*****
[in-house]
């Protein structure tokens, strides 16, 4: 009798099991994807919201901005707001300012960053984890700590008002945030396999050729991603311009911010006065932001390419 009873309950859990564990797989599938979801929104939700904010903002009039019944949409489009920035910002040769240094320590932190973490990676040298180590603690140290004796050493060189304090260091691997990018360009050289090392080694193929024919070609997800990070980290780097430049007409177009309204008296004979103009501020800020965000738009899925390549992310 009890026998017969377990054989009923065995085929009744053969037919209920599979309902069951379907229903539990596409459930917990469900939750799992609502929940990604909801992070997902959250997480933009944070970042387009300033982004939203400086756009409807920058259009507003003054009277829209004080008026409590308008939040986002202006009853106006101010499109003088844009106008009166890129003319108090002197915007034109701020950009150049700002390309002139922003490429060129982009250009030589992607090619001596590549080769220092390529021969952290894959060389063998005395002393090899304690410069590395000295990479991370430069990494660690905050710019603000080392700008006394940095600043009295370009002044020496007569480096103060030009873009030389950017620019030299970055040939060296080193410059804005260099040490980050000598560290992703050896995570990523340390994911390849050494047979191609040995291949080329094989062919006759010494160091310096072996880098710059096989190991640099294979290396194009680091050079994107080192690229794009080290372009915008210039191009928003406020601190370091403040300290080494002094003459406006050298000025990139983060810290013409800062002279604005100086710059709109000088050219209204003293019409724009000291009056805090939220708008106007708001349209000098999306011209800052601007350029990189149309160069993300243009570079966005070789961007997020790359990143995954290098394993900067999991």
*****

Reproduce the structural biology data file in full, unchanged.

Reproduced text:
[in-house]
């Protein structure tokens, strides 16, 4: 009798099991994807919201901005707001300012960053984890700590008002945030396999050729991603311009911010006065932001390419 009873309950859990564990797989599938979801929104939700904010903002009039019944949409489009920035910002040769240094320590932190973490990676040298180590603690140290004796050493060189304090260091691997990018360009050289090392080694193929024919070609997800990070980290780097430049007409177009309204008296004979103009501020800020965000738009899925390549992310 009890026998017969377990054989009923065995085929009744053969037919209920599979309902069951379907229903539990596409459930917990469900939750799992609502929940990604909801992070997902959250997480933009944070970042387009300033982004939203400086756009409807920058259009507003003054009277829209004080008026409590308008939040986002202006009853106006101010499109003088844009106008009166890129003319108090002197915007034109701020950009150049700002390309002139922003490429060129982009250009030589992607090619001596590549080769220092390529021969952290894959060389063998005395002393090899304690410069590395000295990479991370430069990494660690905050710019603000080392700008006394940095600043009295370009002044020496007569480096103060030009873009030389950017620019030299970055040939060296080193410059804005260099040490980050000598560290992703050896995570990523340390994911390849050494047979191609040995291949080329094989062919006759010494160091310096072996880098710059096989190991640099294979290396194009680091050079994107080192690229794009080290372009915008210039191009928003406020601190370091403040300290080494002094003459406006050298000025990139983060810290013409800062002279604005100086710059709109000088050219209204003293019409724009000291009056805090939220708008106007708001349209000098999306011209800052601007350029990189149309160069993300243009570079966005070789961007997020790359990143995954290098394993900067999991």